Dr Tomasz Żuradzki from the JU Faculty of Philosophy and Dr Michał Németh from the JU Faculty of Philology have been awarded with the most prestigious grants in Europe – the European Research Council grants. They have received nearly 3 million euro for their 5-year-long projects, which will be conducted within the framework of the Horizon 2020 programme. This year, only four of these grants were awarded to scientists working in Poland.
ERC grants allow scholars to realise their own, innovative research projects. ERC believes in a bottom-up approach – it does not define the subject of research. Researchers can freely submit projects from all academic areas. They are also unrestricted in their choice of collaborators and institutions in which they would like to conduct their work. The projects’ leaders are guaranteed to remain independent in their pursuits and are in charge of all of its aspects.
The European Research Council awards grants for three main types of projects lasting up to five years. Starting Grants, which are the ones received by the JU researchers, are available to scholars who completed their PhDs from two to seven years before applying. The maximum amount of funds per project is capped at 1.5 million euro.
‘We treat the ERC grants as a breakthrough and a sign of appreciation of our researchers’ work. I’m very happy they decided to take part in the internal JU support programme for researchers attempting to apply for an ERC grant. It is my hope that we helped them and fulfilled our role as the university administration. After all, it’s our duty to support our scientists, particularly the best ones. The Jagiellonian University has now joined the elite group of Polish higher education institutions that can take pride in employing the recipients of these prestigious grants. I very much hope that this success will encourage others to apply for the grant in the coming years’, said Prof. Stanisław Kistryn, JU Vice-Rector for Research and Structural Funds.
In collaboration with researchers from the University of Uppsala, Dr Michał Németh will conduct a project entitled (Re)constructing a Bible. A new approach to unedited Biblical manuscripts as sources for the early history of the Karaim language. Eastern European Karaims are the sole representatives of Karaite Judaism in Europe. Their native tongue is a severely endangered Turkic vernacular, but merely a fraction of its surviving written heritage has entered scholarly circulation. In particular, the Karaim translations of the Hebrew Bible – the oldest written records of this language – still await investigation. As a result, on the one hand, the Karaim data cannot be effectively exploited in historical-comparative studies and, on the other hand, there is no edition of the Bible that Karaims could read in religious practice. The existing translations are locked in sources written in Hebrew script – a script which Karaims cannot read any more. What makes this project crucial to sustaining this endangered culture is the fact that Karaite Judaism is based on the recognition of the Hebrew Bible alone as the supreme authority in religious law and theology.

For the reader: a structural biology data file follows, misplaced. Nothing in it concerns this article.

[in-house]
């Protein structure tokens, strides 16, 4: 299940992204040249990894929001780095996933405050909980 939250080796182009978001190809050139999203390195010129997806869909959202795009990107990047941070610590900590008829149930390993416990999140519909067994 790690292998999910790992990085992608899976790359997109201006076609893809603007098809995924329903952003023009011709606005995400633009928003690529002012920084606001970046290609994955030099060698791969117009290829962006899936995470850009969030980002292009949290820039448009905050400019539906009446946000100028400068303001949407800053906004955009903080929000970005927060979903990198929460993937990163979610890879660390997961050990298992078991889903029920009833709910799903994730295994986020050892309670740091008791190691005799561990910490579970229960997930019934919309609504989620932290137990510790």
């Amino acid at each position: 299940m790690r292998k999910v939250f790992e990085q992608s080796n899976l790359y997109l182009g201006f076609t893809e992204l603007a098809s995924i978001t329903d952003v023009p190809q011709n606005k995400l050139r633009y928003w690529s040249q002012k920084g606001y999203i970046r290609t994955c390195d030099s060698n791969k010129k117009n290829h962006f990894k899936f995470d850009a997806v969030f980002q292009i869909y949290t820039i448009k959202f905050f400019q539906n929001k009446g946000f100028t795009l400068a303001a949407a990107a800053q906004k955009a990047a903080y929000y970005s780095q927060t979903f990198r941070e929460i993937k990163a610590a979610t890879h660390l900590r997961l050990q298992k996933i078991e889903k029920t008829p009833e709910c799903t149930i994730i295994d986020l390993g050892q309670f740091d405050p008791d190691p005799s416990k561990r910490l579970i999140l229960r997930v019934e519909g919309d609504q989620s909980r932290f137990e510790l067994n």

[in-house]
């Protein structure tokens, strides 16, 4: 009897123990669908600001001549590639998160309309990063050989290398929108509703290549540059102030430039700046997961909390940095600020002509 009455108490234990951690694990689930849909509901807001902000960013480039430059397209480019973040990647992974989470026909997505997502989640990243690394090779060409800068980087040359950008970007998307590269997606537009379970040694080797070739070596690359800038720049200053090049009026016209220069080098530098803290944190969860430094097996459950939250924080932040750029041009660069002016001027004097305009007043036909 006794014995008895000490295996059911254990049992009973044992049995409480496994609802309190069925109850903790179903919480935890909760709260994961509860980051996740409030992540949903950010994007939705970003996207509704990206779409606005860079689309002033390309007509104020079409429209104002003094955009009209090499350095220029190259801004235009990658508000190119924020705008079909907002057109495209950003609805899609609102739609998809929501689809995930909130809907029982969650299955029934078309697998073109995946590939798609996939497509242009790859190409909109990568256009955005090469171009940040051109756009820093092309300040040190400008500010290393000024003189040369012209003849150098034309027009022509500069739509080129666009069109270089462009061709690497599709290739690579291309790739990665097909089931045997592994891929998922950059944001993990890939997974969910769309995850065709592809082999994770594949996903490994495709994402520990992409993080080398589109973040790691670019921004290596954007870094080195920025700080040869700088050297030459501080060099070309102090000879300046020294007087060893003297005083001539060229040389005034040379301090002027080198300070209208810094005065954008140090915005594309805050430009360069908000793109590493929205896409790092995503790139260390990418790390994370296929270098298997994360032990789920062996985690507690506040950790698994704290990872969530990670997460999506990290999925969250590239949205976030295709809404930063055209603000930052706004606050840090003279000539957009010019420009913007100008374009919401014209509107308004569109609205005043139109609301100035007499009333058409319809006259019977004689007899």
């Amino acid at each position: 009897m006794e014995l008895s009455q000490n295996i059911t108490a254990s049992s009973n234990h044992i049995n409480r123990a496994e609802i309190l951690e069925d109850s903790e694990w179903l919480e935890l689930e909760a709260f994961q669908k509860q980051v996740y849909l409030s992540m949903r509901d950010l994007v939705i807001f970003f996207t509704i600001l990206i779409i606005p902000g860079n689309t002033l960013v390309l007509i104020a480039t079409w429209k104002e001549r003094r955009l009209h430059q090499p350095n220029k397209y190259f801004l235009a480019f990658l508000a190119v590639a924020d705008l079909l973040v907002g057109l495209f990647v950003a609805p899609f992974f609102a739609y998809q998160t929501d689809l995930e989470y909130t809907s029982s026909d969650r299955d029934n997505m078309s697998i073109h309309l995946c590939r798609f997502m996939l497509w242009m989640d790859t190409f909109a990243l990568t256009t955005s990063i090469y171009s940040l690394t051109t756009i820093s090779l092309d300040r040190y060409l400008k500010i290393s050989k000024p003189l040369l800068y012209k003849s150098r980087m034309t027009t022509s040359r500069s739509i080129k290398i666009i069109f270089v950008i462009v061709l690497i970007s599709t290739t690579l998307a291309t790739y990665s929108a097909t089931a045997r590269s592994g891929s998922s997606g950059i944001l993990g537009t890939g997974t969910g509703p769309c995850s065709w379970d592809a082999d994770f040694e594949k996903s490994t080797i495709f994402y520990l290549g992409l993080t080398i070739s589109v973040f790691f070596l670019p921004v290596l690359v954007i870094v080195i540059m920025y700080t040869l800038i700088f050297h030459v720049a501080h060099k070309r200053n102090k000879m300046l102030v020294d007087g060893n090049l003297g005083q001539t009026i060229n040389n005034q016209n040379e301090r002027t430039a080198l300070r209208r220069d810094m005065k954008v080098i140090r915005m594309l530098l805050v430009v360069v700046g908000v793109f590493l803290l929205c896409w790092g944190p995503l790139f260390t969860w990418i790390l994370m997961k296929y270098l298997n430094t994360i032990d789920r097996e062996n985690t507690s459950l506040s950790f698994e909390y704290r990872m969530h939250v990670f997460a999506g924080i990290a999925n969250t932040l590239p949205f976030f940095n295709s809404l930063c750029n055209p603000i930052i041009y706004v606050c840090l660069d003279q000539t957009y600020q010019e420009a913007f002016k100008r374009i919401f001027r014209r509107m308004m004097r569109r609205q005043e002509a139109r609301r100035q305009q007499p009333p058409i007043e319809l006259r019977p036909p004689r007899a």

The basis of the project will be a comprehensive edition of the entire Karaim Bible based on carefully selected sources from the 15th–20th centuries. The sources will receive grammatical and palaeographical descriptions. Beyond that, it will be investigated whether the Biblical manuscripts and the Karaite semi-cursive script types belong to one or multiple scribal traditions in order to better understand the way these translations were created. The Karaim texts will be translated into English and efforts will be made to discover further manuscripts.
The other project, Deep uncertainties in bioethics: genetic research, preventive medicine, reproductive decisions will be conducted by Dr Tomasz Żuradzki, head of the JU Interdisciplinary Centre for Ethics. The project aims to reinterpret ethical discussions on current advances in biomedicine: instead of understanding bioethical positions as extensions of classical normative views in ethics (consequentialism, deontologism, contractualism etc.), it interprets them more accurately as involving various normative approaches to decision making under uncertainty.
The main drive behind this project is the rapid progress in biomedical research combined with new kinds of uncertainties. These new and ‘deep’ uncertainties trigger specific forms of emotions and cognitions that influence normative judgments and decisions. The main research questions that will be addressed by conceptual analysis, new psychological experiments, and case studies are the following: how do the heuristics and biases (H&B) documented by behavioural scientists influence the formation of normative judgments in bioethical contexts; how to demarcate between distorted and undistorted value judgments; to what extent is it permissible for individuals or policy makers to yield to H&B. The hypothesis is that many existing bioethical rules, regulations, practices seem to have emerged from unreliable reactions, rather than by means of deliberation on the possible justifications for alternative ways to decide about them under several layers and types of uncertainty.
Of the four total grants awarded to Polish researchers, the other two went to Dr Magdalena Winiarska from the Medical University of Warsaw and Dr Piotr Achinger from the Polish Academy of Sciences Institute of Mathematics. The full list of grant holders can be found at erc.europa.eu.